Sunday, November 19, 2006


Do You Think Pronoun Case Is Dead?

Is it I or me? Do you care?
I care "for whom the bell tolls."

In "Philadelphia Story," Katherine Hepburn says "It is I." Do you answer the phone "It's me"? Would you rather use "that" than choose between "who" and "whom"?

Do you think English speakers have evolved beyond "who" and "whom"? I know the debate makes people furious no matter which side they're on, but I think it's sort of fun.

How about you?

What a great blog idea! I have to admit that I still cringe when I hear "between she and I," though I do understand the logic of those who say it's not worth all the fuss. Some other languages don't even have pronoun case, so would it be the end of the world if we lost it, too?

On the other hand, what do you do with that inner editor who faints onto her verbal sofa when she hears the mistake made?
Oh, it drives me crazy! I've found that younger people, having been corrected so many times for saying "me" when they shouldn't, use "I" religously. They're so aftraid of sounding like fools that they end up doing exactly that. How depressing it is...
Who are you writing about?

In a post-Thanksgiving column, New York Times columnist Maureen Dowd wrote, "In Iraq, the only question is, who can we turn the country over to?"

The language, apparently, has evolved -- or something. The Times, as I recall, abandoned distinguishing between who and whom some time ago.

For my part, The Times is not the entity I'd turn Iraq -- or anything else I'd like to preserve -- over to.

Keep up the good blogging.
I notice that dayzed seems to use who/whom incorrectly on purpose, to make his point. What about ending sentences with a preposition? I grew up in a household where I'd as good as get my face slapped were I to do someting so "ungrammatical."

Let's play some more. Would you say "It's HE/HIM WHO/WHOM I adore?

Do you think "She is the woman who I would give everything to." is annoying? Why?

Do you find this phrasing more or less offensive than the previous?
"She is the woman to whom I'd give everything."

I'd love to see any funny error- ridden sentences fellow bloggers would like to post, with or without comment.

One of my deepest beliefs is that when we forget how to laugh we're doomed to misery. Whether pronoun case or even complete sentences matter to us or not!
You're right, but look at Dayzed's Dowd sentence. For that one, wouldn't you have to say "Over to whom can we turn the country?" Doesn't that get too convoluted for today's world?

No one can say Dowd doesn't know how to use the language, so obviously that wording was deliberate.

About that woman who's going to get all my stuff, I dislike the first sentence because I don't think you need the "who" in it at all. The second sounds suitably poetic, because only in a poem would anyone give any woman everything. :)
Has anyone tried to diagram (even in the mind alone) Maureen Dowd's sentence quoted above? I'm not knocking the sentence clarity, but were school kids still taught to use subject/verb/object and assorted modifiers or elements used as principal sentence parts, what would the diagram look like? Can you remember how to do diagrams? Pretend you have to. What is the subject...for starters.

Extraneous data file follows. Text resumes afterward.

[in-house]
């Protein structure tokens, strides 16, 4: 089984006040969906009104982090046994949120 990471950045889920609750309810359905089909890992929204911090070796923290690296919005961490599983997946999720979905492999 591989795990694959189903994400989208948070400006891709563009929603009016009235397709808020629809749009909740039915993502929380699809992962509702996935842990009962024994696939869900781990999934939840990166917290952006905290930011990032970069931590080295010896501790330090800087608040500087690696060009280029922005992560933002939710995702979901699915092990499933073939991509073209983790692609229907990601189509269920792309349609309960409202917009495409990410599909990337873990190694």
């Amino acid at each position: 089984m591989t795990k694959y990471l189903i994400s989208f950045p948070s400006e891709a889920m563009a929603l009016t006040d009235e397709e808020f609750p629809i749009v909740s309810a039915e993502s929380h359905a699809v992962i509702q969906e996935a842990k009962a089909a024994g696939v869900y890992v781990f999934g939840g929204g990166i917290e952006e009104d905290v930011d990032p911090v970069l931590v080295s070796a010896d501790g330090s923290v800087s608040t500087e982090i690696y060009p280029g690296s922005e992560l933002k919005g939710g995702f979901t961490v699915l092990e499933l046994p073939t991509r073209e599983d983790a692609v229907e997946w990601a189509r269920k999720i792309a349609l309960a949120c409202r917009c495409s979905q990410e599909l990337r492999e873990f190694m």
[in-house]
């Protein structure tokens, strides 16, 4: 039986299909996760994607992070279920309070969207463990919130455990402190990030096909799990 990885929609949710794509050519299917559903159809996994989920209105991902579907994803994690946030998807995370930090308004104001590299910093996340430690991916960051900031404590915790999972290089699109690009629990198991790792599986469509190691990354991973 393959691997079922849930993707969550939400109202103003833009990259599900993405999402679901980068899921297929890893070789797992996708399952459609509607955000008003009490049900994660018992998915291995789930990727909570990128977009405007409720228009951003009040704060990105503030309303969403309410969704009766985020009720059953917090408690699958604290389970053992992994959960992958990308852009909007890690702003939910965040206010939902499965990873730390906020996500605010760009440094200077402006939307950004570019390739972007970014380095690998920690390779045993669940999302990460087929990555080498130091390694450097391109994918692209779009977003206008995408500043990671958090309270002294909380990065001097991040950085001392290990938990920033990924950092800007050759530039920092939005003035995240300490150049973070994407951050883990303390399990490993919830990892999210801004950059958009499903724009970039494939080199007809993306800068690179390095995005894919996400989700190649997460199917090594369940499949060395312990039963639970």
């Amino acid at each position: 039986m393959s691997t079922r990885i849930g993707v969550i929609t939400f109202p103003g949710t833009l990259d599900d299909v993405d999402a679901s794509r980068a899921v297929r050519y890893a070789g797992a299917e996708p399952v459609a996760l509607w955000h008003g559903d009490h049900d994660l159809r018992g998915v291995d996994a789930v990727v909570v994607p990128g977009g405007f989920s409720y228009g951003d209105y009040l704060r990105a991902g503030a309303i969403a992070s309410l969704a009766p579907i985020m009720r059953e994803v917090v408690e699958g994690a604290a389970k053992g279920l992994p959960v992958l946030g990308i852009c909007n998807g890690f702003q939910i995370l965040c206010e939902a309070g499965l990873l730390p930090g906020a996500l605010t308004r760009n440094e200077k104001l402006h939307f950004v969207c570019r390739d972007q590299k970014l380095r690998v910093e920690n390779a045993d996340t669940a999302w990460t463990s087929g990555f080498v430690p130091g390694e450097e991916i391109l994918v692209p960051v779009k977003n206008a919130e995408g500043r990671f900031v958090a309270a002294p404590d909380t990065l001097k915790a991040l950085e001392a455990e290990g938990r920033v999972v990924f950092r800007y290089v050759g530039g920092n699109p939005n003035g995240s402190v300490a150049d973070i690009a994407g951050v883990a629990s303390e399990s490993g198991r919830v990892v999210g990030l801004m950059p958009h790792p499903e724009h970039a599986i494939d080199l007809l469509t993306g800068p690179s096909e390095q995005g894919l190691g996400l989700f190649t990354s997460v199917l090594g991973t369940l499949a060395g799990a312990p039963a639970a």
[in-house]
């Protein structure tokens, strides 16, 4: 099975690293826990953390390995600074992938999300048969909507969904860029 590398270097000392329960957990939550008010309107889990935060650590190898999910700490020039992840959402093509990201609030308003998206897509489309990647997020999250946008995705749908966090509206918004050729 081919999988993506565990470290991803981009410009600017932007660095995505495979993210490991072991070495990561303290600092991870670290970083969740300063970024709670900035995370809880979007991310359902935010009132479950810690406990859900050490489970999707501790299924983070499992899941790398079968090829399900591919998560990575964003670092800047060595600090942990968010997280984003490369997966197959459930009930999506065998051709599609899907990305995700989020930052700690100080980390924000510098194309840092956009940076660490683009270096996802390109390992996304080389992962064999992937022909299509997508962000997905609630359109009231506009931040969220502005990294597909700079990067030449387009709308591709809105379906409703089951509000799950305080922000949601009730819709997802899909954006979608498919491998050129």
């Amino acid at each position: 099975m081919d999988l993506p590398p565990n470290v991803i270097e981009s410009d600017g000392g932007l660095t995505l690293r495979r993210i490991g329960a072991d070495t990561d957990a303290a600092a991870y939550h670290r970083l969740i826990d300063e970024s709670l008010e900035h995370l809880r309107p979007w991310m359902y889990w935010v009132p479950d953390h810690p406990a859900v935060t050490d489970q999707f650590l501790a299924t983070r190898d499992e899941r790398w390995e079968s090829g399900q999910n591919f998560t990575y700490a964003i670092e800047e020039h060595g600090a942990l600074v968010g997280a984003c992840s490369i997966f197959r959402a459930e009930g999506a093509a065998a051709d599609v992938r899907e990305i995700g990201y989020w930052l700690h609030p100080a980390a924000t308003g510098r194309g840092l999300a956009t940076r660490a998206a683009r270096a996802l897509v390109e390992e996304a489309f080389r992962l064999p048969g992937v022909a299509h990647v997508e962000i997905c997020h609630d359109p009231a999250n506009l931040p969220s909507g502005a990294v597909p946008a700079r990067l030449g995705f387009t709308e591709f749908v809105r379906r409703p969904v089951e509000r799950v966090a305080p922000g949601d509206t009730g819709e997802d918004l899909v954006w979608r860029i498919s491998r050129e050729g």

I can find the subject, but after that I get hazy on diagramming. Do they even still teach this? Any teachers out there who can tell us whether it's still in the curriculum?
Why couldn't we just say, "Having toppled the corrupt Saddam, even we, with weapons and soldiers, can't keep order, much less run Iraq like the western democracy it isn't. Were there any party or alliance that could, Mr. Bush would probably hand over the country, pull out our military, and say 'we stayed the course and won.' To Bush's misfortune, his lack of any realistic plan for what was to be done with Iraq once Saddam was gone has left an ever more bloody mess we can't stop, a horror no one else appears able or even willing to try to end." I know these sentences don't have the journalistic quick punch of Dowd's, but isn't it just possible unless she's "singing to the choir," what she meant NEEDED to be more fully explained. (Even if what I wrote isn't what she meant, that in itself would prove my point. There is a reason for grammar.)
In Japanese, there is no real difference between the subject/object pronouns like we have.

Watashi wa Mokey desu.

Essentially, "I am Mokey," but really, "As for me, I am Mokey." There isn't much difference. Watashi will mean "I" or "me" in any sentence, and to make the word "mine," just say Watashino. To say "we" or "us," just say Watashitachi.

It makes me wonder why exactly we bother with "I/me," "she/her," "he/him," etc. (although I cringe, too, when someone says, "between she and I...")

We quit the "thou/thee" thing and just chose to use "you" for all situations -- even for plurals. Will we do the same for the rest of the pronouns eventually?

Another interesting tidbit from a Japanese language nerd -- they don't have definite or indefinite articles "a" or "the." Therefore, there is no way to say, "This is THE book," as opposed to "This is a book."

Interesting, ne?
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